October in the Supreme Court: What’s happening? Why should I care?

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AMARILLO, Texas (KAMR/KCIT) – The US Supreme Court began what is expected to be a historic term Oct. 4, with in-person arguments scheduled after over 18 months of strictly virtual meetings. The agenda is set to impact every person in the nation, with new justices taking up issues such as abortion, guns, and religion.

The court is expected to remain closed to the public, with only lawyers involved in the cases and regular reporters on-hand, and masking guidelines in place. However, the public will be able to listen to live streams of the arguments.

What is happening, and when? More importantly, how could these cases impact life on the High Plains?

Here is a week-by-week look for October in the Supreme Court:

Oct. 4 – Oct. 8:

  • Monday, Oct. 4
    • Mississippi v. Tennessee – The states of Mississippi and Tennessee have gone to court in a disagreement over water in an underground aquifer that sits beneath parts of both states. Stretching back to 2005, the conflict started with Mississippi claiming that Tennessee was pumping water from the Mississippi portion of the aquifer. Tennessee said the aquifer is an interstate resource that should be shared fairly. The court is expected to decide whether or not Mississippi has sole authority over the groundwater and sandstone naturally stored in its borders, and whether Tennessee owes the fellow state money for damages.
      • Why does it matter to Amarillo? The Texas Panhandle has an interstate water source of its own, with the Ogallala aquifer standing as a supplying resource to eight states. However, with the water drying out and farmers working hard to protect what’s left, disputes about which state gets what amount from the aquifer are a possibility in the future. How the court views Mississippi v. Tennessee’s argument could influence how any future conflicts over similar aquifers are settled.
      • UPDATE: “The first oral argument of the Supreme Court’s new term, Mississippi v. Tennessee, dealt with Mississippi’s claim that Memphis, Tennessee, is stealing Mississippi’s groundwater. The justices seemed skeptical of Mississippi’s claims — but they also displayed considerable concern about the potential breadth of the “equitable apportionment” doctrine and the court’s potential increasing involvement in future interstate disputes over natural resources.” commented an analysis on SCOTUSblog.com by Robin Craig.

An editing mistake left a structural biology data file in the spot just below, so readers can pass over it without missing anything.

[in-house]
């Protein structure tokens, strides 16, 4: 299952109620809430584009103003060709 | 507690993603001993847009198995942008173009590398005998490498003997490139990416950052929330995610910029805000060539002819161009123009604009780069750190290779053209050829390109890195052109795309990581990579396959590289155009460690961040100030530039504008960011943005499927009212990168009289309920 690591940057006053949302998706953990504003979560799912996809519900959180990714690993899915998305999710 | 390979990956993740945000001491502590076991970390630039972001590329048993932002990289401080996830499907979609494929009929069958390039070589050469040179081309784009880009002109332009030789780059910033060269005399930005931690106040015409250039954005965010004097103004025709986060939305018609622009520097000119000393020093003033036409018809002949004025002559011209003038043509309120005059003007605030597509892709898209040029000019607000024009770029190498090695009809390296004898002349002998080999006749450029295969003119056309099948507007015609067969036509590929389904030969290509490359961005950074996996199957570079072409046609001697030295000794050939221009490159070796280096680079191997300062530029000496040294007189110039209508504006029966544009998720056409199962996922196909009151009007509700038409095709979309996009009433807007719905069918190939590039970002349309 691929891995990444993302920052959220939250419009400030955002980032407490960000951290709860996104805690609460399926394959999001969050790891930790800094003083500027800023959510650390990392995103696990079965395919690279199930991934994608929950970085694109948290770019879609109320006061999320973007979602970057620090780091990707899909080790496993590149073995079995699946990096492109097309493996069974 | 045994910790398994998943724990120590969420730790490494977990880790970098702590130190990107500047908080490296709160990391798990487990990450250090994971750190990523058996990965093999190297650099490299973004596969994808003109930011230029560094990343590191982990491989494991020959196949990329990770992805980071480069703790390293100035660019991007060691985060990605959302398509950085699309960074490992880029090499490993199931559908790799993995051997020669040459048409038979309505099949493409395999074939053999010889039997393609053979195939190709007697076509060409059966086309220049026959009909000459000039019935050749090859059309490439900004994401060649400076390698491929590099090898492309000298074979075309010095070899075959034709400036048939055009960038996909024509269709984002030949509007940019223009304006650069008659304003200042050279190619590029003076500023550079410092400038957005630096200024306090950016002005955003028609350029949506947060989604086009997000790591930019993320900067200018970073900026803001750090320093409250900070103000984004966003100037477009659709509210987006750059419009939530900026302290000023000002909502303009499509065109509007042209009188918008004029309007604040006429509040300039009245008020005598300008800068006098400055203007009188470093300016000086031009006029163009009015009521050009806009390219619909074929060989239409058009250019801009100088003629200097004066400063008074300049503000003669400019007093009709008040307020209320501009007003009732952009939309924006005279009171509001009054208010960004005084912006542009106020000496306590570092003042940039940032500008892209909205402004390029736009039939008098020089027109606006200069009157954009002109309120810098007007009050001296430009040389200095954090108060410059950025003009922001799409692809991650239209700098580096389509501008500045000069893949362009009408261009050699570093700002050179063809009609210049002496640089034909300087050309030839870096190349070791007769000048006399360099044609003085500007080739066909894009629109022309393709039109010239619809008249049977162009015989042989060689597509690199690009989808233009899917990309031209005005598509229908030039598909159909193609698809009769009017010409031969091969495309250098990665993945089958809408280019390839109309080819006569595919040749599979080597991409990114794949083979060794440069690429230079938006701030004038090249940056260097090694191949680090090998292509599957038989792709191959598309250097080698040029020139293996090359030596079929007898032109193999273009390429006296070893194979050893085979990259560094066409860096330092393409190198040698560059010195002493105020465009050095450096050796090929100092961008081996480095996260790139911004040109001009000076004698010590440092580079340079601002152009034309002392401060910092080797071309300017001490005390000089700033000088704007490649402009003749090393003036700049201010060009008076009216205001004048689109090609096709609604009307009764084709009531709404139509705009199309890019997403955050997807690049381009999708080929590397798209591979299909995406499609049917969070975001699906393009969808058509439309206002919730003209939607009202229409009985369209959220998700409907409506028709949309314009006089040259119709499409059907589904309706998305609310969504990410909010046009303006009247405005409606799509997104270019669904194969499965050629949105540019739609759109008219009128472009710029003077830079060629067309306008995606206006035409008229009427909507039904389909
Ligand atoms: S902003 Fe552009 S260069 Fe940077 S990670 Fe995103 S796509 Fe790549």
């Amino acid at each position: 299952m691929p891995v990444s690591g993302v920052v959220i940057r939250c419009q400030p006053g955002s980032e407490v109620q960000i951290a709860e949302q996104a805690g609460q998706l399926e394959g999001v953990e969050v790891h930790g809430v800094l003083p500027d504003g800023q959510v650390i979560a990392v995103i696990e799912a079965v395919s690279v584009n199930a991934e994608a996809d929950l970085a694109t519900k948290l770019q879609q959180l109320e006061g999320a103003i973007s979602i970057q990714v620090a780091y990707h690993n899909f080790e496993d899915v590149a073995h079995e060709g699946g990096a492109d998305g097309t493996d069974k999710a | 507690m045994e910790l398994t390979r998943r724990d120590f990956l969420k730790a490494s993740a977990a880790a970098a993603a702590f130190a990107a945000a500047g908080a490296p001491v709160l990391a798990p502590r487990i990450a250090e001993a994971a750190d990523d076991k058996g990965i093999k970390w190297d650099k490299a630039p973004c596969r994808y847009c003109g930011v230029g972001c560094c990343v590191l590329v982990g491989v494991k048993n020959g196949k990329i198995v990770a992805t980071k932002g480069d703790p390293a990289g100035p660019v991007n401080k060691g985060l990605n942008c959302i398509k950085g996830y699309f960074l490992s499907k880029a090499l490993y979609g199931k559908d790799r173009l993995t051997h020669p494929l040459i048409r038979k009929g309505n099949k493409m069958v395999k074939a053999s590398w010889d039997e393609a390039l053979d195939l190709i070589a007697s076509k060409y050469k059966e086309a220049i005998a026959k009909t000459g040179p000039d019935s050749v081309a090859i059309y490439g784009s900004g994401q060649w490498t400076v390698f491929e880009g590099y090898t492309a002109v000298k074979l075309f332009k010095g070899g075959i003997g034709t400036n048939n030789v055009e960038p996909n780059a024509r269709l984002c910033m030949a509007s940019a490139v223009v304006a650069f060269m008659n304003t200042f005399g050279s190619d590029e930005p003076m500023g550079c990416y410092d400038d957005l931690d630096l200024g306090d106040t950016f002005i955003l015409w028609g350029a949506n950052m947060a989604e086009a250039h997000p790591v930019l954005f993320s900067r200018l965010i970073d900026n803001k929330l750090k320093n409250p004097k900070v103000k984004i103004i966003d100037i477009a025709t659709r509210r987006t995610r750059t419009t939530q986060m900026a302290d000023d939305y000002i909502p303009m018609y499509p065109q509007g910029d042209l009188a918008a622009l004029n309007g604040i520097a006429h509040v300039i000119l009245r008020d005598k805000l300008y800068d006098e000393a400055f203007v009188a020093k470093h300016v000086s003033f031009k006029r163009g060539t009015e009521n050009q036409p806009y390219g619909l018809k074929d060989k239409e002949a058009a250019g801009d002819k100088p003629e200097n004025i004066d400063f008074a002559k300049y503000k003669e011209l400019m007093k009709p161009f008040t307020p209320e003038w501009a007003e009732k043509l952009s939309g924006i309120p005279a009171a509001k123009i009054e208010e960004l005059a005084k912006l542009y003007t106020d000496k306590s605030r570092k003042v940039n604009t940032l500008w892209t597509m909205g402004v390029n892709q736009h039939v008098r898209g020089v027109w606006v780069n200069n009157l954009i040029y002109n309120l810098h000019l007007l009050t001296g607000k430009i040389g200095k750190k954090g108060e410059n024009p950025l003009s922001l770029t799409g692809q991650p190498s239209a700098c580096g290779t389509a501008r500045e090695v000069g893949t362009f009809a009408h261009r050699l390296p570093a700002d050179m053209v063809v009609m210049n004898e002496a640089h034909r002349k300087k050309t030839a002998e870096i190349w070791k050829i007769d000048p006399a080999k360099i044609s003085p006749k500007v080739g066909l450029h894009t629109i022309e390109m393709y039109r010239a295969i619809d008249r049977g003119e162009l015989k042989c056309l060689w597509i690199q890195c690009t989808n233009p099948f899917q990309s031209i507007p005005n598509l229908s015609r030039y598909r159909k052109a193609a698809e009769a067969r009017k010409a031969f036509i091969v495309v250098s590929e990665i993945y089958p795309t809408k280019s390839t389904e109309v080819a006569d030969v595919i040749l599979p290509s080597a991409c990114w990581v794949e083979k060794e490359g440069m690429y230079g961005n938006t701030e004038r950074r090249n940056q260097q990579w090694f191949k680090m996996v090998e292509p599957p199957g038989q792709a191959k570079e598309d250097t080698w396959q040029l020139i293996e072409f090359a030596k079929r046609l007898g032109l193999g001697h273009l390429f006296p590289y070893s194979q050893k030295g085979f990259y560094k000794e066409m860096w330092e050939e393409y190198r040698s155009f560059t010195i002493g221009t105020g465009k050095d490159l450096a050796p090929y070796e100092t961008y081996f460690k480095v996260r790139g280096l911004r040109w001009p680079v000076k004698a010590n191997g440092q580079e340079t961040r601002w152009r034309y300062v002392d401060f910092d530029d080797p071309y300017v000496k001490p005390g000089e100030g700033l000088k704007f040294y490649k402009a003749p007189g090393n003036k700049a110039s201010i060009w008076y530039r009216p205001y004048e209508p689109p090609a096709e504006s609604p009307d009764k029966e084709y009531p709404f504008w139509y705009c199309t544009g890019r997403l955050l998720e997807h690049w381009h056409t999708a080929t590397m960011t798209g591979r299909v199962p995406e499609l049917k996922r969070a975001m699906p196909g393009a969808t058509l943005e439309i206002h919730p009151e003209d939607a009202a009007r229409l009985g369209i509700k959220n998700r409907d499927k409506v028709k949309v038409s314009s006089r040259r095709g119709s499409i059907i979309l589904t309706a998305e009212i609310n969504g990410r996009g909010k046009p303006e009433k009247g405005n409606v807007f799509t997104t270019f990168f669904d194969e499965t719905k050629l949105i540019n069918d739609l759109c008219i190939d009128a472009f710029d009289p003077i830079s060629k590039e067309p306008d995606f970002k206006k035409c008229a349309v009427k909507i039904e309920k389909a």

• Wooden v. United States – While Tennessee investigators were searching for a fugitive in 2015, one of which was not in uniform, came to William Wooden’s home. Incidentally an officer found Wooden, a convicted felon, to own multiple firearms – illegal under the Armed Career Criminal Act because Wooden had more than three prior convictions. Wooden argued that his burglary convictions from 1997 should not count as more than one crime, because the burglaries were from ‘a single occasion’, which would put Wooden’s total felony convictions down to three. The Supreme Court is expected to decide whether offenses committed as part of a single spree, one after another, count as separate crimes or different aspects of a single crime.
      • Why does this matter to Amarillo? Recently, Amarillo saw a string of drive-by shootings on Labor Day for which a suspect was arrested on Oct. 1. The Amarillo Police Department responded to six shootings within 24 hours, and officers are currently working to find out whether or not the suspect in custody was responsible for any, or all, of them. If the suspect is tried in court for these Labor Day shootings, Wooden v. United States may impact how many crimes for which he is tried.